Two fires are under active investigation at Coker Enterprises after a second building caught fire early Monday morning just two weeks after the first blaze destroyed the business’s office.

Smith County Fire Marshal Jay Brooks said due to the circumstances of the fires at Coker Enterprises, located at 7106 U.S. Highway 271 North in Tyler, both events are being treated as crime scenes.

The call for Monday’s blaze came out at around 6 a.m. for an active fire in Coker Enterprises’ tractor workshop.

Two weeks earlier, on Sept. 30, the office area and a room housing trailer parts was destroyed by fire. At the time, officials said the cause remained unknown.

“We are processing this as a crime scene. That’s just protocol at this point; we don’t have enough to say this isn’t an arson attempt or an incendiary fire,” Brooks said. “However, we’re going to go ahead and treat it as such.”

Owner Steve Coker said Monday seeing another portion of his business catch fire was very unusual and leads him to think it could be more than a fire starting for an unknown reason.

“I’m sure it will be looked into and we will live with the results (of the investigation),” he said.

But he continues to retain some optimism.

“We remain determined to make the best of any calamity that may befall us,” Coker said.

In the tractor shop, the parts room is likely a complete loss, but there are items that are salvageable. The back half of the building was protected by a solid wall, which helped save some equipment in the back and outside, Brooks said.

“The fire seems to involve one side of the building,” he said. “But I don’t think it’s a complete loss. There’s no insurance on the building, so it’s devastating to Mr. Coker.”

Brooks said his heart goes out to Coker, who has owned the business for 43 years, and his family and investigators will do their due diligence to determine the cause.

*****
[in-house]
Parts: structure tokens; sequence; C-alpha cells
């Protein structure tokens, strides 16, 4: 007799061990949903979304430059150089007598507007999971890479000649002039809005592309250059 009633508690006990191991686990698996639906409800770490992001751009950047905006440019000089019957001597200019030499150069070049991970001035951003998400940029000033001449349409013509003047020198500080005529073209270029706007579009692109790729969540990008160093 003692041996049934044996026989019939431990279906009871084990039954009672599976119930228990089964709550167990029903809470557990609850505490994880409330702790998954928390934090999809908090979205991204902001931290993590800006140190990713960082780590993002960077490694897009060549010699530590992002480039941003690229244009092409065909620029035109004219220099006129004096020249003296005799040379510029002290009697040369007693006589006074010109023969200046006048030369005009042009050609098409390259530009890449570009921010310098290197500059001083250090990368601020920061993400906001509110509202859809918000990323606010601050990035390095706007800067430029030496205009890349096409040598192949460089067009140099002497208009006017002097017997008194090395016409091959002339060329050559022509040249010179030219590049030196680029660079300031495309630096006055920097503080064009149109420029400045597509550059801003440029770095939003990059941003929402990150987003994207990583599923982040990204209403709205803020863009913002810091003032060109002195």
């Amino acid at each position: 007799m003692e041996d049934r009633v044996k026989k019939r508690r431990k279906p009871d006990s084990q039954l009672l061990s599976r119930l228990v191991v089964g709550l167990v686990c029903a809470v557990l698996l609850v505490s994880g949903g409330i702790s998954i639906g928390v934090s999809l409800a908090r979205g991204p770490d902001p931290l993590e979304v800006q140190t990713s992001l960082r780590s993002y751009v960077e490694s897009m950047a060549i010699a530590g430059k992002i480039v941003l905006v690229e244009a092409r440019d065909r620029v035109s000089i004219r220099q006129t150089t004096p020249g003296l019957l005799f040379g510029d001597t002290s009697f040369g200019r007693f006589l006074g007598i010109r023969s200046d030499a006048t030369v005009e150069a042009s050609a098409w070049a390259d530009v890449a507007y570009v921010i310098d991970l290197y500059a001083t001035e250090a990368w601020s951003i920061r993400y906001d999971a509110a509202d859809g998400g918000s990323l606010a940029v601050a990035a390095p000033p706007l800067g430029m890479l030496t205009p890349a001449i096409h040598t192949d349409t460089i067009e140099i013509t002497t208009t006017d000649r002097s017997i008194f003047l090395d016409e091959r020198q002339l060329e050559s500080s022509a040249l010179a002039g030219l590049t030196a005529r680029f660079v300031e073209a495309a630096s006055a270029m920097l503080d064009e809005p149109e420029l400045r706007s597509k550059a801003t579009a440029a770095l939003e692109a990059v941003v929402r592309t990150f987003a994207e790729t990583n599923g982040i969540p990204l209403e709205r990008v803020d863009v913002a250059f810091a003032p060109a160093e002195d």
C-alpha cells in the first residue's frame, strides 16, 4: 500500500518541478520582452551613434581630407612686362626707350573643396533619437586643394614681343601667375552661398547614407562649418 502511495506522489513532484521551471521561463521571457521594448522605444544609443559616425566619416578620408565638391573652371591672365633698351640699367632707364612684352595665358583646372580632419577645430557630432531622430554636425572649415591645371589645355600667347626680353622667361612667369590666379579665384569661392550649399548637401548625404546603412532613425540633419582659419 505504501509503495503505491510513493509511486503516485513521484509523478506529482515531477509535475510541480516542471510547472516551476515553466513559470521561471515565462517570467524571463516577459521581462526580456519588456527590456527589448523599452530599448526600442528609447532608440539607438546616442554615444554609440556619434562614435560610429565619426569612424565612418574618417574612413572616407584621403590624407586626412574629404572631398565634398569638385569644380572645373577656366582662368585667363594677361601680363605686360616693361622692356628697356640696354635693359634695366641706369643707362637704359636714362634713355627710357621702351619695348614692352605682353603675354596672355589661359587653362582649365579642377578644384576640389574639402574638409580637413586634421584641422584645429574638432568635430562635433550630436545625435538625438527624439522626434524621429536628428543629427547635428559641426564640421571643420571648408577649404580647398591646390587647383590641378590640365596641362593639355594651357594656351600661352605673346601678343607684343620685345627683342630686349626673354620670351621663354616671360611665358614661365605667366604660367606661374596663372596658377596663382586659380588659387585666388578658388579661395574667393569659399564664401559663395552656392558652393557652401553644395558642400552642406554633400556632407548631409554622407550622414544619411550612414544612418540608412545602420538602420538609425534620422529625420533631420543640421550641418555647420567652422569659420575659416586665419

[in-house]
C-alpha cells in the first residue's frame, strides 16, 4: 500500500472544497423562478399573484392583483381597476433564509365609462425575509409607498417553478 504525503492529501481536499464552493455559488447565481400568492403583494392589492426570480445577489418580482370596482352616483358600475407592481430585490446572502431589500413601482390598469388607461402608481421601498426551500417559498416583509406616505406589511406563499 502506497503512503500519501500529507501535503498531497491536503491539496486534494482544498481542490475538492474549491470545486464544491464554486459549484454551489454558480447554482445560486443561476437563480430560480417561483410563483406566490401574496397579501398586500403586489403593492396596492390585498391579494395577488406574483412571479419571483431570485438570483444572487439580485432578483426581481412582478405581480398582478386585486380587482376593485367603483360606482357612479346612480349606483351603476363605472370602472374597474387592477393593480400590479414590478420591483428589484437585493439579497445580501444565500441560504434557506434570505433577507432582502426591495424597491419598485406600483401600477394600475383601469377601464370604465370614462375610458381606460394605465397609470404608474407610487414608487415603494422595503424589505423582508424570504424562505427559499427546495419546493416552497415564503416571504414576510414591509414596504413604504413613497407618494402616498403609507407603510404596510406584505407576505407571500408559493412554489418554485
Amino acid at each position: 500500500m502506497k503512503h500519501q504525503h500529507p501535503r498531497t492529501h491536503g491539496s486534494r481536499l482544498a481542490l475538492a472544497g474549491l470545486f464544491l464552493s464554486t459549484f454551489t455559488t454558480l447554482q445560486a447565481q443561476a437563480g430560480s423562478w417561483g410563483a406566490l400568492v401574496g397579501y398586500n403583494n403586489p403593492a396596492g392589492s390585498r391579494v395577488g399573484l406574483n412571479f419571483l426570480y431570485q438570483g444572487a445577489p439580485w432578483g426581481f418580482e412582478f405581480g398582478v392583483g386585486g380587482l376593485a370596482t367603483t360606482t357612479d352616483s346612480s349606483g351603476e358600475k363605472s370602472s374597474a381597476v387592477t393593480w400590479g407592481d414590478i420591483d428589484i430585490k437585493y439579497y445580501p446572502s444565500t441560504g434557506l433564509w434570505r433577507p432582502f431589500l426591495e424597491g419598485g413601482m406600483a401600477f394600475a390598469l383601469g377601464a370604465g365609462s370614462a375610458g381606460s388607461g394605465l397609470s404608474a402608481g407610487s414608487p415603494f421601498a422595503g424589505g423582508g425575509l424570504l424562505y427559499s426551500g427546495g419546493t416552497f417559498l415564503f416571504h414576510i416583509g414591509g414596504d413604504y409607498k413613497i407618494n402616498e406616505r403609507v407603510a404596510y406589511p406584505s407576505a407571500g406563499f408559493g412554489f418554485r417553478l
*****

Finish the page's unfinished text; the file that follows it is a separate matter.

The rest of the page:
“My heart really does go out to this family because this is devastating. This is their livelihood,” Brooks said. “This is their business, and to be that close to retirement and have something like this happen, this sets them back. This is obviously going to delay their retirement.”

Brooks called it gut-wrenching to see another fire reported at Coker Enterprises in such a short time frame. The second fire made Brooks wonder what the fire marshal’s office might have missed.

“When I heard about it this morning, my level of curiosity definitely peaked,” he said. “I wanted to get out here as quickly as I could and start getting as much data as I could.”

Multiple fire departments, including Winona, Red Springs, Lindale, Chapel Hill, Jackson Heights and units with Smith County Emergency Services District No. 2, worked together to get the fire under control.

Every deputy within the Smith County Fire Marshal’s Office is assisting in the investigation alongside the Bureau of Alcohol, Tobacco, Firearms and Explosives, Brooks said.

The Smith County Sheriff’s Office crime scene unit assisted with processing evidence and Tyler Police Department helped with traffic control on the highway.

Brooks said the layout of the building made the response difficult, but the fire was extinguished. The next step is to go through the building to make sure there’s no remaining fire.

Brooks said the fire marshal’s office will conduct a slow and methodical investigation.

After firefighters leave the fire scene, the fire marshal’s office will come in for its investigation to determine the causes of the fires.

Brooks said the investigators will look into everything to find as much data as possible.

“The more evidence we have the better our case will be,” Brooks said. “We’re going to be here until we have what we need. We’ll be here as long as it takes.”

Regarding the Sept. 30 fire, Brooks said the fire marshal’s office believed that fire was not suspicious based on alarm data. But after looking at the alarm further, Brooks said it’s possible a person could have come in without setting off the initial door alarms.

As the investigation continues, Brooks said more information will be released as it becomes available.


I came to the Tyler Morning Telegraph in September 2019. I report on crime, courts, breaking news and various events in Tyler and East Texas.

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